The Warden cites no authority in point for the proposition that a Rule 59(e) motion cannot be used to correct an omission in a judgment on an appealability question. Her citations from other contexts make little procedural sense in this context.

When Congress enacted the AEDPA, it imposed the certificate of appealability requirement on unsuccessful habeas applicants and made its issuance the work of the circuit courts. See 28 U.S.C. § 2253(c)(1): "Unless a circuit justice or judge issues a certificate of appealability . . . ." The circuit courts of appeals, however, made quick work of what would appear to be the plain language of that statute by declaring that the certificate of appealability decision would be made in the first instance by the district courts. Kincade v. Sparkman, 117 F.3d 949 (6 Cir. 1997), decided within a year of AEDPA's adoption.

It is true, as Respondent notes (ECF No. 302, PageID 4183), that a district court decision to grant or deny a certificate of appealability is not itself appealable. Sims v. United States, 244 F.3d 509 (6 Cir. 2001). Because of that, a habeas appellant can move to grant or expand a certificate of appealability in circuit court itself. Id. But the Sims court did not hold that that was the only available remedy. After Sims, the Supreme Court codified the preference for initial district court decision of the appealability question by amending Habeas Rule 11 to provide district courts "must" decide the appealability question at the time of a final adverse order. This Court did not do that in the final order in this case. Nothing prevents us from correcting that omission by granting the Motion to Amend.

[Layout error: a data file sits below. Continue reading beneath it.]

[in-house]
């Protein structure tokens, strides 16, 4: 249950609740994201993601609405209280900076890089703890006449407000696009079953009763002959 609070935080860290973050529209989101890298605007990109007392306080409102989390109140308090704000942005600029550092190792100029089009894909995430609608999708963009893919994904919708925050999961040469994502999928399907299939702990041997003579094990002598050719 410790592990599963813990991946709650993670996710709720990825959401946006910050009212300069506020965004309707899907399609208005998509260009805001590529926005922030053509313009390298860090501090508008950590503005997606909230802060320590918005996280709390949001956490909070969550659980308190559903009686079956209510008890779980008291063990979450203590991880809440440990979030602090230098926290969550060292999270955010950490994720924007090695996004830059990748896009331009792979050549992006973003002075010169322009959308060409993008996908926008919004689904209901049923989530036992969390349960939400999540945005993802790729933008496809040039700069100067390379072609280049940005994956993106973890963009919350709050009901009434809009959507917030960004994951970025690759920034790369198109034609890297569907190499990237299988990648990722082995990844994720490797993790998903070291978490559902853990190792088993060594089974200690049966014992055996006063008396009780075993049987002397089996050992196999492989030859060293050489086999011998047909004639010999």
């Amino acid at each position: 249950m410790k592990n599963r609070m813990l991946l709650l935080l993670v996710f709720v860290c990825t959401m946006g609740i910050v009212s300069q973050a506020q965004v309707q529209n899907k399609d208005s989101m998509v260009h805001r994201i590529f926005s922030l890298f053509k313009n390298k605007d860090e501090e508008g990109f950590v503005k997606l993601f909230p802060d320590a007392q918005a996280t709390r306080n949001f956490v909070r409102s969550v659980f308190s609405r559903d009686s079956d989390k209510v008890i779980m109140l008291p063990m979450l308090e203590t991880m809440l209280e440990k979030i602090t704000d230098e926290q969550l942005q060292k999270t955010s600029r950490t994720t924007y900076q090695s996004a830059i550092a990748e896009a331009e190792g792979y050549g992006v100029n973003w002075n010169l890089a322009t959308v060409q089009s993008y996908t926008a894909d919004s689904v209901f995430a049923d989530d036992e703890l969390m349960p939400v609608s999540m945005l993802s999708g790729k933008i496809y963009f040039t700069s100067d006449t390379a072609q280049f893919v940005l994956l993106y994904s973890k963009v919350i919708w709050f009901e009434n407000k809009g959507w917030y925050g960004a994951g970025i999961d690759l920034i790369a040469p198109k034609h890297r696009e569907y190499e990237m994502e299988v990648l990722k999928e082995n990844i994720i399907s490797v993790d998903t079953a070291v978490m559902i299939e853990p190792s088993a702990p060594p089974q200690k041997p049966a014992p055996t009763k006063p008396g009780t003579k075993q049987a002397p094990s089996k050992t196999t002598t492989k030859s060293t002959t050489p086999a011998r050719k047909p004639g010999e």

Accordingly, the Magistrate Judge adheres to his prior recommendation that the certificate of appealability in this case be expanded to include the question whether this Court was correct in denying Petitioner leave to amend to add lethal injection invalidity claims. June 21, 2018.

s/ Michael R. Merz

United States Magistrate Judge


Pursuant to Fed. R. Civ. P. 72(b), any party may serve and file specific, written objections to the proposed findings and recommendations within fourteen days after being served with this Report and Recommendations. Such objections shall specify the portions of the Report objected to and shall be accompanied by a memorandum of law in support of the objections. If the Report and Recommendations are based in whole or in part upon matters occurring of record at an oral hearing, the objecting party shall promptly arrange for the transcription of the record, or such portions of it as all parties may agree upon or the Magistrate Judge deems sufficient, unless the assigned District Judge otherwise directs. A party may respond to another party's objections within fourteen days after being served with a copy thereof. Failure to make objections in accordance with this procedure may forfeit rights on appeal. See United States v. Walters, 638 F.2d 947, 949-50 (6th Cir. 1981); Thomas v. Arn, 474 U.S. 140, 153-55 (1985).